Dr Vanda Rideout
Dr. Vanda Rideout came to UNB in 1998 after completing her PhD at Carleton University. Prior to her return to university and a second career, she spent ten years in industrial accounting.
During her tenure in the Department of Sociology, Dr. Rideout was an exemplary departmental citizen, taught a wide variety of undergraduate and graduate courses, and served with distinction as the Director of Graduate Studies from 2010 until 2015 when she retired. Within the broader context of professional life, Dr. Rideout served on a variety of university and scholarly committees, and was actively involved in union work.
Graduate students mentored by Dr. Rideout were well trained for future research careers in the academy, non-governmental agencies, and the government. Her door was almost always open to answer questions, offer support or encouragement, or to provide constructive feedback to the students within our graduate programs. She was skilled in identifying and negotiating creative solutions to difficult issues and Dr. Rideout was known to be more than fair to all who sought her input.
As a scholar, Dr. Rideout received three sizable research grants from the Social Sciences and Humanities Research Council (SSHRC), in addition to SSHRC seed and conference funding. Her monograph Contextualizing Canadian Telecommunications: The Politics of Regulatory Reform was published by McGill-Queens University Press in 2003. Over the course of her career, Dr. Rideout published numerous journal articles, chapters in scholarly books and research reports. Together with several research associates—former graduate students who are receiving excellent experience as a result—her latest SSHRC funded project on the digital economy is nearing completion, as is the monograph based on it, tentatively titled Stars in the Crown: Research in Motion and NorTel Inc.
Despite the fact that in the past few years Dr. Vanda Rideout’s health began to impact her life in numerous ways, her commitment and drive to her research and the department continued and—in some ways—intensified. On many occasions, she pushed herself beyond what might have been considered reasonable, or advisable, for the sake of those things and people she held dear.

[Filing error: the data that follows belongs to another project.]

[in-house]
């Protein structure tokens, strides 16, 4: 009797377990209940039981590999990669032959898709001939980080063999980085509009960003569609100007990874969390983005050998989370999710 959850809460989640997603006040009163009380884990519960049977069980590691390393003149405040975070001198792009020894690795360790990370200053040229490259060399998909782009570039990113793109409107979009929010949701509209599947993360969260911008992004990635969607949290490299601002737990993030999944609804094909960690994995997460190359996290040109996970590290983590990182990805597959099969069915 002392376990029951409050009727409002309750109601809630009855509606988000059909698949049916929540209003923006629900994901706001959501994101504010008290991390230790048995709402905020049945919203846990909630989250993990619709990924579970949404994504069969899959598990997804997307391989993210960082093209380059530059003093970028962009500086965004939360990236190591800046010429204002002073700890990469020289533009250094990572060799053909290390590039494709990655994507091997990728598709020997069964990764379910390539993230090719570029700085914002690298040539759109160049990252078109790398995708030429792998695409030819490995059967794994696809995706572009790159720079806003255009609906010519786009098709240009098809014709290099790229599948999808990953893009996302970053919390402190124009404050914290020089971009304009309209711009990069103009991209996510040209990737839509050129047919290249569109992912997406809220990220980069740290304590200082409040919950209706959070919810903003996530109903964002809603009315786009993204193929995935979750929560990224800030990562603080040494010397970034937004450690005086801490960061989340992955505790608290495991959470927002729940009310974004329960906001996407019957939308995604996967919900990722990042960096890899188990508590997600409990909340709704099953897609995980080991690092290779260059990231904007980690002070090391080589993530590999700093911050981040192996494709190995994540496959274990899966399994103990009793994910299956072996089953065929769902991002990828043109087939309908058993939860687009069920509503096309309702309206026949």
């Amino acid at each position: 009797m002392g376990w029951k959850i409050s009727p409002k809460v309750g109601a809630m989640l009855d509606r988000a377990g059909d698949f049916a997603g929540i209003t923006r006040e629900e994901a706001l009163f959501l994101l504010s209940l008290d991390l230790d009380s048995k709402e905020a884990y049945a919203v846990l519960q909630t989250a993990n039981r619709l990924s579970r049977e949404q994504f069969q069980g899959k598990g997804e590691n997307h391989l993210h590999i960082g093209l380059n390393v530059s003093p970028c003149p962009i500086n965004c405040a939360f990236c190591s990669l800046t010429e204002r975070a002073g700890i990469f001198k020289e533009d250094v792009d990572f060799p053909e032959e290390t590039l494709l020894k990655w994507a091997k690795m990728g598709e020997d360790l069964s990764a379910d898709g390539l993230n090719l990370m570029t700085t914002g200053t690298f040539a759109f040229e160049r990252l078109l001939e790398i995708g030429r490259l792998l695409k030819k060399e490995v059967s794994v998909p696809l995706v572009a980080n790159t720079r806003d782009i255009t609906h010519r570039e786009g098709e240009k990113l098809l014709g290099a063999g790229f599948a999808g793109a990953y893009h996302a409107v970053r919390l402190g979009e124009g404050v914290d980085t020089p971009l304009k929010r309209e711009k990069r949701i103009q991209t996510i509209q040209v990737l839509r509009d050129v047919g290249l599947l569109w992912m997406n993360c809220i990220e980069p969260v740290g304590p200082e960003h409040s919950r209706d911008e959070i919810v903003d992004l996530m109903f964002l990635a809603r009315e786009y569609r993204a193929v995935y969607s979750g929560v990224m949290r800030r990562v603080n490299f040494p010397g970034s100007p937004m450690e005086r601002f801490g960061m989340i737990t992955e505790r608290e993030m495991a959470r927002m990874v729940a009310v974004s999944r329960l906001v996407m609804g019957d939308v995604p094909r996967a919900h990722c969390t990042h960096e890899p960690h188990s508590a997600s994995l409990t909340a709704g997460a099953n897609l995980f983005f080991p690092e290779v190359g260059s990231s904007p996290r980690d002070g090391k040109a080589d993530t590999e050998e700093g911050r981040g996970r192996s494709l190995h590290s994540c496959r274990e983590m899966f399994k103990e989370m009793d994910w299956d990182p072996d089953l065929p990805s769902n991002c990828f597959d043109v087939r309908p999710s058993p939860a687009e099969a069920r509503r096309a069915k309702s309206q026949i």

Dr. Vanda Rideout advanced the mission of UNB and exemplified the UNB motto making a significant difference.
February 15, 2016
Vanda died peacefully in her sleep with her beloved husband Andrew Reddick holding her hands. Vanda had a marvelous, well-lived life.
Vanda was a champion for social and economic justice, and the importance of education. Vanda received her BA (Queen’s), MA (Carleton) and Ph.D. (Carleton) as a mature student. Vanda loved academia. Research was her main passion, driven by a curiosity for knowledge and understanding; exemplified by her many publications. Teaching, inspiring others and contributing to the success and reputation of the Department of Sociology and UNB, and the betterment of Canadian society were other important aspects of Vanda’s passion for academia. Born and raised in Hartland, Vanda was proud to have been able to return to New Brunswick for her career in academia. With education, everything is possible. With education one can better understand, fully participate in, and improve the world.